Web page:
NOTE: You are responsible for any injuries and/or property damage from an improperly installed or operated generator.

Permanent Standby Generators

  • When a generator is permanently connected to a customer’s electric system, it energizes the building’s wiring. This type of installation requires a device that prevents the generator from being connected to PG&E’s power lines.
  • Any generator must be sized appropriately for the load it is going to service and can be easily overloaded

NOTE: Only a qualified professional, such as a licensed electric contractor, should install a permanent standby generator.

Portable Generators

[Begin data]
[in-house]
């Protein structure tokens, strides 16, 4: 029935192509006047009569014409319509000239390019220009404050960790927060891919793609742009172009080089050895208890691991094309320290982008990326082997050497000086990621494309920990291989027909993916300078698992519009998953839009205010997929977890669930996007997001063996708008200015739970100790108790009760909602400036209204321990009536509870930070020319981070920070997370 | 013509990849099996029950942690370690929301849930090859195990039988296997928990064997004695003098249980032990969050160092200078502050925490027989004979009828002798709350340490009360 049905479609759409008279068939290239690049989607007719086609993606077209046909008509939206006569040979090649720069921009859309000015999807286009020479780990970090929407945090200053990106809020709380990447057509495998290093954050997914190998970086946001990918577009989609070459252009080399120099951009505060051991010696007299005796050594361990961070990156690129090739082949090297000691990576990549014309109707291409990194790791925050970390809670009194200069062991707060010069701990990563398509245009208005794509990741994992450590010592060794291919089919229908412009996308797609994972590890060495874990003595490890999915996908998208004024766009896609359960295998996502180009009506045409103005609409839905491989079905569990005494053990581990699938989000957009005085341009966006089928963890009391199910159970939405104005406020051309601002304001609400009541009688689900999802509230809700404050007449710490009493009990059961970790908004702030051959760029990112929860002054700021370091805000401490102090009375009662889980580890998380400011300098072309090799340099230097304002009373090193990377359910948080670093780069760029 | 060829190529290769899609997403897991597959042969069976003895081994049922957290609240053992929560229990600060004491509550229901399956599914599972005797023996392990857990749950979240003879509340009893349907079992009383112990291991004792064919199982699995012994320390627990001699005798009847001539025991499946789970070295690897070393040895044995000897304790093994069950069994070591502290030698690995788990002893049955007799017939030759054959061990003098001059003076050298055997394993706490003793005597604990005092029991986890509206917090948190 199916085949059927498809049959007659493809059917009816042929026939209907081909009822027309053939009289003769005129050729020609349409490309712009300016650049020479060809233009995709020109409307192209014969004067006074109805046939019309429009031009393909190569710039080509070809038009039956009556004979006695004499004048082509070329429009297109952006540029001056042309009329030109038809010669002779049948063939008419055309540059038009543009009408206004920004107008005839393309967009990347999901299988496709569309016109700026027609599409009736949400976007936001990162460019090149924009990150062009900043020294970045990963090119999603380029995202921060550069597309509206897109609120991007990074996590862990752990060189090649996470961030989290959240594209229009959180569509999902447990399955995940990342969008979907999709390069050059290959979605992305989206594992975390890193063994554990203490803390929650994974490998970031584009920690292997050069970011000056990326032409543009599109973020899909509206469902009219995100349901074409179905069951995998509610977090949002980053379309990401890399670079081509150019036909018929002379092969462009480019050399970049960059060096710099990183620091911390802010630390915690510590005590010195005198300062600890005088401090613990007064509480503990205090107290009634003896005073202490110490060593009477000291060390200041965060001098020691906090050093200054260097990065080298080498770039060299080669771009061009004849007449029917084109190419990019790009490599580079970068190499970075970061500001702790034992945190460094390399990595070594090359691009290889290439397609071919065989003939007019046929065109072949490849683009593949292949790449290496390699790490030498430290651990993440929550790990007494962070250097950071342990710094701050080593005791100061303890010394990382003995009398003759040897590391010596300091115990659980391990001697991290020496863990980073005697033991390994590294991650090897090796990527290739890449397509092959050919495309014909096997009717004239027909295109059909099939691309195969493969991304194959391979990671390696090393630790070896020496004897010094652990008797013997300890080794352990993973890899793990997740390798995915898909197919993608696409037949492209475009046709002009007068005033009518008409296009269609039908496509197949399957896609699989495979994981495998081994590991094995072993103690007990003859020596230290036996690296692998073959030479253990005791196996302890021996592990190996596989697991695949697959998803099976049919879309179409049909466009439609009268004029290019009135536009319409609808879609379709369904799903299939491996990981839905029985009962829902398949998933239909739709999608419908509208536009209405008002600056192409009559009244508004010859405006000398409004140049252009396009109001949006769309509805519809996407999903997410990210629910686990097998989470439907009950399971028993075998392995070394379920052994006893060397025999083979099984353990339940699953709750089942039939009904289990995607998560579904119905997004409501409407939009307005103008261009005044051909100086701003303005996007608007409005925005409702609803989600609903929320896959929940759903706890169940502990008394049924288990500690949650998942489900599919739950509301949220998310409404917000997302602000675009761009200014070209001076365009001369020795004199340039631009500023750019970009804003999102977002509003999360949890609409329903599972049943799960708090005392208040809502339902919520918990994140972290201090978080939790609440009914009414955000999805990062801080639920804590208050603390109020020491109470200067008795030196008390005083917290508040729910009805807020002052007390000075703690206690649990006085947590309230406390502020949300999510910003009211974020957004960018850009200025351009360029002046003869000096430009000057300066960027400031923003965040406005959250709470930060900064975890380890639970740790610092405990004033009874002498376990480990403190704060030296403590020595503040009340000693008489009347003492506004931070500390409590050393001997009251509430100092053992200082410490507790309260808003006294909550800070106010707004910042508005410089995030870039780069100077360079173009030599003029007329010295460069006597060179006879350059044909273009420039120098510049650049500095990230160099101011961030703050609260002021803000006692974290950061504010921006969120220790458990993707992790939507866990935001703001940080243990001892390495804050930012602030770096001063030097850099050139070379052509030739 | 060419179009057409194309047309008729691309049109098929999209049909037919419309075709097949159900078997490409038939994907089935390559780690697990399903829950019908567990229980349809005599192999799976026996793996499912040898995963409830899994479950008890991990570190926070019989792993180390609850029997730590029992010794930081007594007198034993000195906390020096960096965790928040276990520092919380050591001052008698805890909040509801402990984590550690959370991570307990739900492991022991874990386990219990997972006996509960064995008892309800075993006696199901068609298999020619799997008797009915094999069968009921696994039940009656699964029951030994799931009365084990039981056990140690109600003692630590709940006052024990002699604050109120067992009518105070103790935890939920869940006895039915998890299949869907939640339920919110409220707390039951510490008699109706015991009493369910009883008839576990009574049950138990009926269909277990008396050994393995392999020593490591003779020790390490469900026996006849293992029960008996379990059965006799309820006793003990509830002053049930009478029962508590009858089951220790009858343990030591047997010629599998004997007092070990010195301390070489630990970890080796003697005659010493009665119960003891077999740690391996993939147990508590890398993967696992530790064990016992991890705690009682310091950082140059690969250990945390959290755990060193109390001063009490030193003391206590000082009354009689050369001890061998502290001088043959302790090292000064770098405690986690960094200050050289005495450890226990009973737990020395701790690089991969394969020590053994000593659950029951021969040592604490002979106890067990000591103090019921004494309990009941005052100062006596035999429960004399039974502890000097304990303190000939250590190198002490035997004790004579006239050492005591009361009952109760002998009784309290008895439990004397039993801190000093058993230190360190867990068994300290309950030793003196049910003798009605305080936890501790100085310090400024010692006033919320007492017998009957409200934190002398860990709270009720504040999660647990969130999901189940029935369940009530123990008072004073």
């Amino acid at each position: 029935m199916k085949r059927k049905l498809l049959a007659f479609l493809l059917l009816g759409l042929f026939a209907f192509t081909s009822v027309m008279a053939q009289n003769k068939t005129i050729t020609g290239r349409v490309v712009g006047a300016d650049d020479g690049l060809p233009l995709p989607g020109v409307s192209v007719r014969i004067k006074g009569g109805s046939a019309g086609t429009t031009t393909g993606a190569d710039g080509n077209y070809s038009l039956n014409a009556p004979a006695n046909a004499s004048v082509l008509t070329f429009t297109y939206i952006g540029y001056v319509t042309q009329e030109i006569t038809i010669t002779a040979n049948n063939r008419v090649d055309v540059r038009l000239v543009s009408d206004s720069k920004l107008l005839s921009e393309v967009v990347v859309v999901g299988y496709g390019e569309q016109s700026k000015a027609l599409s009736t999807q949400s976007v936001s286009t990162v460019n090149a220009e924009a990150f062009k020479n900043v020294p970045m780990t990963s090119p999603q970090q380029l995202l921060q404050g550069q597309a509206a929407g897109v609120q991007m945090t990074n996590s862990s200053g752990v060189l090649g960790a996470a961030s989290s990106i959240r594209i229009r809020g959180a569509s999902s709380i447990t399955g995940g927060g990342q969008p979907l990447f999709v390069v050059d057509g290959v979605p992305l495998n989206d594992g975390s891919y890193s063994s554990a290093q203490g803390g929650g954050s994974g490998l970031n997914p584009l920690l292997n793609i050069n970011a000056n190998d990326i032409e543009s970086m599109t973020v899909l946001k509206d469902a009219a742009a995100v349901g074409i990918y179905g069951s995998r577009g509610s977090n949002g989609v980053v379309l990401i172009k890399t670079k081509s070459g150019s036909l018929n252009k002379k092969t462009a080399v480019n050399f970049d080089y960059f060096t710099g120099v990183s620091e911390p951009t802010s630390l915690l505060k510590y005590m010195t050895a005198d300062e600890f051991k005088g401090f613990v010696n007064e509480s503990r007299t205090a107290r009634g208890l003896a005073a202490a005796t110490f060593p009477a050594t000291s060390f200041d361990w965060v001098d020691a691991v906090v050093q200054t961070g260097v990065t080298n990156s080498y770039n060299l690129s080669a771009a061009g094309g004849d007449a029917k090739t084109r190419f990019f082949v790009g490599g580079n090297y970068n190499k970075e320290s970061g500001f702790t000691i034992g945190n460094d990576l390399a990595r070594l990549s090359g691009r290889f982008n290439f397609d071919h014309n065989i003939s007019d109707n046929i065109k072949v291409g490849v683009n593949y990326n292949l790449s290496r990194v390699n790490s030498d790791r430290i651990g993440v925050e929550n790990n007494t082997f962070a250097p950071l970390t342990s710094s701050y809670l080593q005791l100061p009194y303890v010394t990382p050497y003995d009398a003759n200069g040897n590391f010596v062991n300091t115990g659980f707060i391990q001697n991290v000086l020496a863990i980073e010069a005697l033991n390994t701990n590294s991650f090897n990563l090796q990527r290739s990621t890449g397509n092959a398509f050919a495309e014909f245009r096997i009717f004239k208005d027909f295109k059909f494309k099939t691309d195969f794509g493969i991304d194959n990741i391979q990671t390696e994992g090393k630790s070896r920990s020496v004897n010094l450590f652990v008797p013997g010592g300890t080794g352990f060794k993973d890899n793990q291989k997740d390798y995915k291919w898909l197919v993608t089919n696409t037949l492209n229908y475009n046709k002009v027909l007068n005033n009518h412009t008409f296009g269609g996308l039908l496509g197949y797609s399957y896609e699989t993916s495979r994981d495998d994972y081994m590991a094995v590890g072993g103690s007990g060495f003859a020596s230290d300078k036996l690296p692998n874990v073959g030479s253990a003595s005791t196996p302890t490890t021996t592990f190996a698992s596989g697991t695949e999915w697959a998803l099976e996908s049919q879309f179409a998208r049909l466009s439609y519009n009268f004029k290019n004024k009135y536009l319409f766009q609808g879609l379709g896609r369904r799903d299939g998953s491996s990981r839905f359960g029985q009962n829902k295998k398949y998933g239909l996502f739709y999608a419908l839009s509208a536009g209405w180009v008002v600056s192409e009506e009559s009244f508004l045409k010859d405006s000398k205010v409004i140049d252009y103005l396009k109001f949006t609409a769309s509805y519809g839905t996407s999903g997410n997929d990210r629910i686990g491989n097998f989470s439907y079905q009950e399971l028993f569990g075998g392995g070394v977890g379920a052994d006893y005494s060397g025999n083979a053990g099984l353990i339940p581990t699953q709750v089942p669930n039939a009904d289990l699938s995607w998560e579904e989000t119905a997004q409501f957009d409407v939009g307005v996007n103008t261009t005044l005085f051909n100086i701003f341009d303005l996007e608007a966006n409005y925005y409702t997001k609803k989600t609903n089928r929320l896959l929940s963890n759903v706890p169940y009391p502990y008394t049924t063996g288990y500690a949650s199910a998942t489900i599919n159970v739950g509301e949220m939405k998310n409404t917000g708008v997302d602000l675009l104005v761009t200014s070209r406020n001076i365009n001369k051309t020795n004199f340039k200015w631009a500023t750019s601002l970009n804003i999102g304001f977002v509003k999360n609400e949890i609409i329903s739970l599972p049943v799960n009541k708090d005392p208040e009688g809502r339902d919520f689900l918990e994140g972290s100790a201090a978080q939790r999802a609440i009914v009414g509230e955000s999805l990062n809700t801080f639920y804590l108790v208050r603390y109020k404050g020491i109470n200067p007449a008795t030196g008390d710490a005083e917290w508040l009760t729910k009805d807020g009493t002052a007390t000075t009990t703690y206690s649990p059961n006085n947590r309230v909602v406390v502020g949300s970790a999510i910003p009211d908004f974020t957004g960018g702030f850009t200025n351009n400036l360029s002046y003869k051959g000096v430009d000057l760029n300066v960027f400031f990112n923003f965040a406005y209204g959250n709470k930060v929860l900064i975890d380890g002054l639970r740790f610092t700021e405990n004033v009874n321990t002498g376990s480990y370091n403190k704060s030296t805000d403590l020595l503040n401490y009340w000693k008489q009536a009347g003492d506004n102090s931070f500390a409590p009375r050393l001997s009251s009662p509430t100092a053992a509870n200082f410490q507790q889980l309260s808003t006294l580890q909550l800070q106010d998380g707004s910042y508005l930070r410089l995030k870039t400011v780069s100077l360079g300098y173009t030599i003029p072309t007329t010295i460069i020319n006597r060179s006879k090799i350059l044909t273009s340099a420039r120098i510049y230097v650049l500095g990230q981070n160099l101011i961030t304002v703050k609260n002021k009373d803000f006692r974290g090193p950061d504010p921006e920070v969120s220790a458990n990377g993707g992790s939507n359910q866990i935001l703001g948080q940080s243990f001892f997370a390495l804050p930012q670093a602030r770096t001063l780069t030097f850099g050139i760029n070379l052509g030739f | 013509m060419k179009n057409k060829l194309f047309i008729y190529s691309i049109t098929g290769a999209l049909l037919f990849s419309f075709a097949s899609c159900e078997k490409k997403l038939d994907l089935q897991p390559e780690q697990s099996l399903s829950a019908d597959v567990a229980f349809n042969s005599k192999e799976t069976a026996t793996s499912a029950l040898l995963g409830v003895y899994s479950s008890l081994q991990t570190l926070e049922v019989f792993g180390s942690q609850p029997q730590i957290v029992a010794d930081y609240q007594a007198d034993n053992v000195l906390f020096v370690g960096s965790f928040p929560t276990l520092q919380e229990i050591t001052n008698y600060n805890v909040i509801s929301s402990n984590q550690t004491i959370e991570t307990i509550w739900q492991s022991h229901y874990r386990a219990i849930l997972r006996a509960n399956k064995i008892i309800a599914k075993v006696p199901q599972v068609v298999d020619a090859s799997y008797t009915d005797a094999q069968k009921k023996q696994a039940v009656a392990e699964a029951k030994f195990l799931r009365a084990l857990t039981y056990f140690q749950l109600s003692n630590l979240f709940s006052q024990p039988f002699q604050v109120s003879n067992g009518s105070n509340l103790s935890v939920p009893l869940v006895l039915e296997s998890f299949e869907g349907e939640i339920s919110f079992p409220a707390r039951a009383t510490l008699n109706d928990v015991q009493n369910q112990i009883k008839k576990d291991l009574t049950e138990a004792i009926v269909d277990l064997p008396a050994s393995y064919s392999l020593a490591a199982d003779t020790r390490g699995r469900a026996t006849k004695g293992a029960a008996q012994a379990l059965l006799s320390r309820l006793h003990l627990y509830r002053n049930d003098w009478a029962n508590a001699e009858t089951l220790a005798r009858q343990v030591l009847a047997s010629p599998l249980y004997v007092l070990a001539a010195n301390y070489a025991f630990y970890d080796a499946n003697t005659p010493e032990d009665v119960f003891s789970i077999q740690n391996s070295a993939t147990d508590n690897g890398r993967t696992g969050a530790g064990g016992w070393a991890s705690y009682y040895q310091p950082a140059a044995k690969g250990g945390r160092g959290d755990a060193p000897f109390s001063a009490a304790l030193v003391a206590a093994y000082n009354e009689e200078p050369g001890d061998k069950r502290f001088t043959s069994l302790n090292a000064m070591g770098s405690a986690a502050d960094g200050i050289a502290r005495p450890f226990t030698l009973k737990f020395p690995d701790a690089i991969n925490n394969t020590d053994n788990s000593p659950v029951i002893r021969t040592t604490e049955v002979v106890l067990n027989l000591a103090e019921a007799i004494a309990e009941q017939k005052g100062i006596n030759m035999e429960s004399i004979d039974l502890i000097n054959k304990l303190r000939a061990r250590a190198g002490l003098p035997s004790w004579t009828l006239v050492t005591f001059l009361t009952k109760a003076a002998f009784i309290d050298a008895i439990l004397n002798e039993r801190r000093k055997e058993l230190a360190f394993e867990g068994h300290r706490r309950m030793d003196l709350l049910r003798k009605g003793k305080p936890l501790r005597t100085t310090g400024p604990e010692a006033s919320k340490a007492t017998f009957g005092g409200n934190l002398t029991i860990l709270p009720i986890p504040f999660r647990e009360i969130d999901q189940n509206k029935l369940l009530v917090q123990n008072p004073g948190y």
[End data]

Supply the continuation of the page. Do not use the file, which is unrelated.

• Portable generators are designed to connect only to select appliances or lamps. Portable generators should never be connected directly to a building’s wiring system, only to the device you are powering
  • Any generator must be sized appropriately for the load it is going to service and can be easily overloaded

NOTE: The law prohibits customers with a permanent or portable generator from connecting it to another power source, such as PG&E’s power lines. If you own and operate a generator, you are responsible for making sure that electricity from your unit cannot “back feed” or flow into PG&E’s power lines. If you do not use your generator correctly, you risk damaging your property and endangering your life and the lives of PG&E line workers who may be working on power lines in your area.